Debbie Bourne, 45, was at her apartment in the Liberty Village housing projects in Plainfield, N.J., on the afternoon of April 30 when police banged on the door and pushed their way inside. The officers ordered her, her daughter, 14, and her son, 22, who suffers from autism, to sit down and not move and then began ransacking the home. Bourne's husband, from whom she was estranged and who was in the process of moving out, was the target of the police, who suspected him of dealing cocaine. As it turned out, the raid would cast a deep shadow over the lives of three innocents -- Bourne and her children.
The murder of a teenage boy by an armed vigilante, George Zimmerman, is only one crime set within a legal and penal system that has criminalized poverty. Poor people, especially those of color, are worth nothing to corporations and private contractors if they are on the street. In jails and prisons, however, they each can generate corporate revenues of $30,000 to $40,000 a year. This use of the bodies of the poor to make money for corporations fuels the system of neoslavery that defines our prison system.
Prisoners often work inside jails and prisons for nothing or at most earn a dollar an hour. The court system has been gutted to deny the poor adequate legal representation. Draconian drug laws send nonviolent offenders to jail for staggering periods of time. Our prisons routinely use solitary confinement, forms of humiliation and physical abuse to keep prisoners broken and compliant, methods that international human rights organizations have long defined as torture.
Individuals and corporations that profit from prisons in the United States perpetuate a form of neoslavery. The ongoing hunger strike by inmates in the California prison system is a slave revolt, one that we must encourage and support. The fate of the poor under our corporate state will, if we remain indifferent and passive, become our own fate. This is why on Wednesday I will join prison rights activists, including Cornel West and Michael Moore, in a one-day fast in solidarity with the hunger strike in the California prison system.
In poor communities where there are few jobs, little or no vocational training, a dearth of educational opportunities and a lack of support structures there are, by design, high rates of recidivism -- the engine of the prison-industrial complex. There are tens of millions of poor people for whom this country is nothing more than a vast, extended penal colony. Gun possession is largely criminalized for poor people of color while vigilante thugs, nearly always white, swagger through communities with loaded weapons. There will never be serious gun control in the United States. Most white people know what their race has done to black people for centuries. They know that those trapped today in urban ghettos, what Malcolm X called our internal colonies, endure neglect, poverty, violence and deprivation. Most whites are terrified that African-Americans will one day attempt to defend themselves or seek vengeance. Scratch the surface of survivalist groups and you uncover frightened white supremacists.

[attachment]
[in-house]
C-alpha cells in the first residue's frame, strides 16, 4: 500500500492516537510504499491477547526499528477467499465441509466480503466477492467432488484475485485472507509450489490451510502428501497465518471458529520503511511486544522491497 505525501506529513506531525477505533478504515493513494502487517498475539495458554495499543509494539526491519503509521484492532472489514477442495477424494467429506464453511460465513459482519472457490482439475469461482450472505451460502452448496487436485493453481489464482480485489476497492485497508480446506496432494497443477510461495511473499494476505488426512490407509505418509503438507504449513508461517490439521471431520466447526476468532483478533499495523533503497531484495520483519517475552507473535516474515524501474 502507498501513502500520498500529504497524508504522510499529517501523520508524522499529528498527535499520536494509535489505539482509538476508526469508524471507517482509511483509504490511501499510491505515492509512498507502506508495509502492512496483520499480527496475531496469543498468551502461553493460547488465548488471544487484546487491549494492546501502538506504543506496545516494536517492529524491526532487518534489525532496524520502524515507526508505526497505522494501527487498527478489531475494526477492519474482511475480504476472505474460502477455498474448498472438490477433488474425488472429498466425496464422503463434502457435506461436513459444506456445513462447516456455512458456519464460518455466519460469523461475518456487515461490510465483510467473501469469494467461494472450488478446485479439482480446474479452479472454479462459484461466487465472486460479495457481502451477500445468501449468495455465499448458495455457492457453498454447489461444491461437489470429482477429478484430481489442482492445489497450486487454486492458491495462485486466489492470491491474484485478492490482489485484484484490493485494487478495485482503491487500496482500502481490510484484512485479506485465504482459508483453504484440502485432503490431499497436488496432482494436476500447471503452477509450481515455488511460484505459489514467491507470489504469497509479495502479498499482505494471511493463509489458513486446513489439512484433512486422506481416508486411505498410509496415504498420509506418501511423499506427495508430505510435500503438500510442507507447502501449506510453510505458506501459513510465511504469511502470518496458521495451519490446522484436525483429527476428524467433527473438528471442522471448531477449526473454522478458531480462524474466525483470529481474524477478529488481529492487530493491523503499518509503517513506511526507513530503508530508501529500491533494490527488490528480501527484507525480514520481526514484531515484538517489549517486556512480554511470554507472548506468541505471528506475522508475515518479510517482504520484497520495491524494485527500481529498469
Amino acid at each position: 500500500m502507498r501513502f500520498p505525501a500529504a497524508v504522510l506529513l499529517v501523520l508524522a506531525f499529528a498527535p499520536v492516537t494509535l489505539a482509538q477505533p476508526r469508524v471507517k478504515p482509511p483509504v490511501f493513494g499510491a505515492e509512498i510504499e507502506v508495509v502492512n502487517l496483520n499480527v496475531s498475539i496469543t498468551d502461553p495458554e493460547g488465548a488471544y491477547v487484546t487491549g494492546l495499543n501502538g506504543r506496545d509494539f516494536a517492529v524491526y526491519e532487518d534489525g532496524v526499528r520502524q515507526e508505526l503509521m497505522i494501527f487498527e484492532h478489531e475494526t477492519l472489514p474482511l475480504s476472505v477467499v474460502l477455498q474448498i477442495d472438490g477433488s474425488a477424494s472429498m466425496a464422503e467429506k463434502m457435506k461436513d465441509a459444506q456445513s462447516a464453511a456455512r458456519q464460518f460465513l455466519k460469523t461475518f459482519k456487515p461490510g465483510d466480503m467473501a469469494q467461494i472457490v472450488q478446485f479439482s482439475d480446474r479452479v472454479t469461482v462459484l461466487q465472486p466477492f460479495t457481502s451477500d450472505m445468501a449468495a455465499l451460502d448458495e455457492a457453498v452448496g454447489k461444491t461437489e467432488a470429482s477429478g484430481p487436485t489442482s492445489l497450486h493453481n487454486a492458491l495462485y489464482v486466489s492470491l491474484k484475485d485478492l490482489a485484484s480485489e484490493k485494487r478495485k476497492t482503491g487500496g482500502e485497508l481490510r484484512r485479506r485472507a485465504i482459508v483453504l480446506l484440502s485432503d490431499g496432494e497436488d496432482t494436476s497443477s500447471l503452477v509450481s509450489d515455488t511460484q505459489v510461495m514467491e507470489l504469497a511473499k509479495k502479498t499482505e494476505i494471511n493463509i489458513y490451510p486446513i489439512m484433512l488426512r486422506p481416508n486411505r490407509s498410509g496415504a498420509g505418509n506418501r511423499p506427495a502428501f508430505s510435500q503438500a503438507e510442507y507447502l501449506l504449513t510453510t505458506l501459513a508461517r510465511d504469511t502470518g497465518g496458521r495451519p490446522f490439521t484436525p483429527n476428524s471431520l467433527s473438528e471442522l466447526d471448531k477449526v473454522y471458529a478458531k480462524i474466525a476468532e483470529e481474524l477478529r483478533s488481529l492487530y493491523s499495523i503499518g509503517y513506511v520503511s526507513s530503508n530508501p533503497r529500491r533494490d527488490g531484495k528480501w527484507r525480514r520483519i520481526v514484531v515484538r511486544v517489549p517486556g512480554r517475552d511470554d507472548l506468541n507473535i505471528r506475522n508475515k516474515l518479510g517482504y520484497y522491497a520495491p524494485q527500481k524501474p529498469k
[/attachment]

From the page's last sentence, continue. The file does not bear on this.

The failure on the part of the white liberal class to decry the exploding mass incarceration of the poor, and especially of African-Americans, means that as our empire deteriorates more and more whites will end up in prison alongside those we have condemned because of our indifference. And the mounting abuse of the poor is fueling an inchoate rage that will eventually lead to civil unrest.
"Again I say that each and every Negro, during the last 300 years, possesses from that heritage a greater burden of hate for America than they themselves know," Richard Wright wrote...
"Perhaps it is well that Negroes try to be as unintellectual as possible, for if they ever started really thinking about what happened to them they'd go wild. And perhaps that is the secret of whites who want to believe that Negroes have no memory; for if they thought that Negroes remembered they would start out to shoot them all in sheer self-defense."